It is probably a cat, and I recall F. W. Holiday talking about finding a wildcat carcass during his shoreline searches. But it could be something else (though not necessarily mysterious) and does show that things are found around the loch, albeit not of a Nessie nature. It is a matter then of figuring out what exactly it is (I contacted Steve Feltham who was of the opinion it was a cat).

The comments below are taken from a website on Scottish Big Cats.

In February 1995, Richard Carter from Huddersfield, found, along the banks of Loch Ness, the remains of an animal that he could not readily identify. He gathered the bones and the skull, which reminded him of a large cat, because of its fangs. The skull he gave to Steve Feltham who later passed it on to Di Francis, the bones he took home to Yorkshire.

Later he discarded the bones in the dustbin. It was two years later, in late 1997, when I visited Richard at his home. He showed me the photograph and told me the brief details. He did have a report made, which I think was by Rita Gould, although I never had the chance to see it. So thats it, but I would liked to have seen the picture without the decoration's around the skull. Also Richard would like to know what became of the skull?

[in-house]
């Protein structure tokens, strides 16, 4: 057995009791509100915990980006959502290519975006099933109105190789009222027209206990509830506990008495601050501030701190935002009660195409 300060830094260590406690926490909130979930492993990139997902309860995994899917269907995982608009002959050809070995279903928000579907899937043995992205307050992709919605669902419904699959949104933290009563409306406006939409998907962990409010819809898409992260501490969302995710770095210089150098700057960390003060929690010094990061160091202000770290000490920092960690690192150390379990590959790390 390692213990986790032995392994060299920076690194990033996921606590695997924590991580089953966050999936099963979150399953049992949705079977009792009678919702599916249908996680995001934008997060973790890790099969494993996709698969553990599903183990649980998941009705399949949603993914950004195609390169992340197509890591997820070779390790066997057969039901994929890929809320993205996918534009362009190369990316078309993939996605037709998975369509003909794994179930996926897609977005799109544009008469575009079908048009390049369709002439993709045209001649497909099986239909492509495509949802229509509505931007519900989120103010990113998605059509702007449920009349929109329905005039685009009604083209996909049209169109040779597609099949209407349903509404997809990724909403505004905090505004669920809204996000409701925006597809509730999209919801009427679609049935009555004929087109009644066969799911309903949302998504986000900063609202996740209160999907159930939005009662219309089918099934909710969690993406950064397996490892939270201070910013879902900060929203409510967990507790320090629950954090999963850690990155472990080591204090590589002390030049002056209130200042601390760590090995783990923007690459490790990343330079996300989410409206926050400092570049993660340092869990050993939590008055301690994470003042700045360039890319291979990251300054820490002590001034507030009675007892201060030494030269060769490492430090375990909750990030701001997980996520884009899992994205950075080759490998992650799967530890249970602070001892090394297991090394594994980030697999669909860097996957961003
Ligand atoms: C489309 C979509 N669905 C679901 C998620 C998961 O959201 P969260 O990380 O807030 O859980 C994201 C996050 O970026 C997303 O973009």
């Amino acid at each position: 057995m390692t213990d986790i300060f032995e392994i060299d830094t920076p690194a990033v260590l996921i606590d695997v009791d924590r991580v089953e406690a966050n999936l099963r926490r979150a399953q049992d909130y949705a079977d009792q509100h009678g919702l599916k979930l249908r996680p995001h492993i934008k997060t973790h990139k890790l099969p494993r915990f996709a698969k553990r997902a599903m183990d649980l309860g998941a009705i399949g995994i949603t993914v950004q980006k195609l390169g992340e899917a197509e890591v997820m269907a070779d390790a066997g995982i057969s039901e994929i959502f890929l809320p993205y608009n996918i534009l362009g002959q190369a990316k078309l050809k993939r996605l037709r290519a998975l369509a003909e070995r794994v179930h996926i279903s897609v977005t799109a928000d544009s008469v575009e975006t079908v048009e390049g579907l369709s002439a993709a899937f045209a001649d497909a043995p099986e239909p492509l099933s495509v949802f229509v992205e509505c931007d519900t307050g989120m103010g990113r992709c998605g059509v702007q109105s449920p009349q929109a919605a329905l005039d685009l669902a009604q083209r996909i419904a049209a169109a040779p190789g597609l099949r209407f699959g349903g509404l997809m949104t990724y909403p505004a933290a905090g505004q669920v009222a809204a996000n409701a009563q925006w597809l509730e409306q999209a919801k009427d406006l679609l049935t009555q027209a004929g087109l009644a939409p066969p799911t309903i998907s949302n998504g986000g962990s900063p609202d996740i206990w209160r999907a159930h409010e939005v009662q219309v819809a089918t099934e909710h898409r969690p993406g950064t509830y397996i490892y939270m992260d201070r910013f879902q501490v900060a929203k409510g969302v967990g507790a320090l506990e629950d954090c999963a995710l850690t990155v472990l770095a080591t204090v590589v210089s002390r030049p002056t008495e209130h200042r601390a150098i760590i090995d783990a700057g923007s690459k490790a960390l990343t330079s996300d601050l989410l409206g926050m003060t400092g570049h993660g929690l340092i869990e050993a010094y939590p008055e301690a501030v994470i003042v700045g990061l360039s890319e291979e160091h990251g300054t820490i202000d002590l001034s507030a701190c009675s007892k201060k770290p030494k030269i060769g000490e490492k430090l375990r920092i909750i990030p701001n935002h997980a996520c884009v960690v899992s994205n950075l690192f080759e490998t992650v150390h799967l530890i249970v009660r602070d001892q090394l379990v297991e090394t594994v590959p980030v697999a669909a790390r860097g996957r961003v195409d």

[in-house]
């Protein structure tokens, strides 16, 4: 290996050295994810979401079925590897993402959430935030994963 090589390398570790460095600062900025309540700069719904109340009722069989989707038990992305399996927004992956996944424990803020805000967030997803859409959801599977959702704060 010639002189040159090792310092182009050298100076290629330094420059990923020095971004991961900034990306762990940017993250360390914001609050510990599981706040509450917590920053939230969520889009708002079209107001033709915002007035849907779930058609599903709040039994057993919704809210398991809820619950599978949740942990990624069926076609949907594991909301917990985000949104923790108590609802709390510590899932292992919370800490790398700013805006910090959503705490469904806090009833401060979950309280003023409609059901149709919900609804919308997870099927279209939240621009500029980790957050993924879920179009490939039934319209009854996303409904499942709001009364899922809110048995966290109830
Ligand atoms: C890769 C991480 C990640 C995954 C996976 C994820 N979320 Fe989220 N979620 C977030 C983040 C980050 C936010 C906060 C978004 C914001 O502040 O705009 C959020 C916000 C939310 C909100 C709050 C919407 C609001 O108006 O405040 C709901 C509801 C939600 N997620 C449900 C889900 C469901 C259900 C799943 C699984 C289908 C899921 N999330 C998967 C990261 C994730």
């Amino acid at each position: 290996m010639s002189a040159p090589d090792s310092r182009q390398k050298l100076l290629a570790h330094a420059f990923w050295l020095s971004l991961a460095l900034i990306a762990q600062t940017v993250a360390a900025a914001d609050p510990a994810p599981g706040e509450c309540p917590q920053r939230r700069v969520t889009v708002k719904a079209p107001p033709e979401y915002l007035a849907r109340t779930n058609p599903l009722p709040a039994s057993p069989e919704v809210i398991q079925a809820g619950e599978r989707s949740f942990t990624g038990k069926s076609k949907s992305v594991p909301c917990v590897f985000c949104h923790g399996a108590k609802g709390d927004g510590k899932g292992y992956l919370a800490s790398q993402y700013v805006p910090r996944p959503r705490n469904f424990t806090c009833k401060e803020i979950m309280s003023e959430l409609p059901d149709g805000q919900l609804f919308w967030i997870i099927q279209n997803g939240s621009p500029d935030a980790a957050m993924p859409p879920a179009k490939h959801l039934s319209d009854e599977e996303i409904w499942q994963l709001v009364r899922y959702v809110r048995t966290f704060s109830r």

With regards to the Loch Ness photo taken by Richard Carter, the features of this skull were rather obscure. There appears, however, to be too many teeth for it to be feline. To me its canine.

Nigel Brierly.

I tend to agree with Nigel that they could be of canine origin as the skull does seem to be some what elongated.

Clive Moulding (Beastwatch.)

The image is rather blurred and the skull is covered with debris making any sort of identification very difficult. However, if it compared to the skulls identification section, I would agree that it does look possibly canine rather than felid.

Chris Smith, Scottish Big Cats

About 15 years ago my dog found a large pile of seaweed on Winterton beach in Norfolk. It was a badly decoposed body about 8 foot long with (rotted bits it would be longer) very large canine teeth and jaws bigger than an alsation. I eventually made up my mind that it must be a type of sealion and left it to rot in peace.

Terry Dye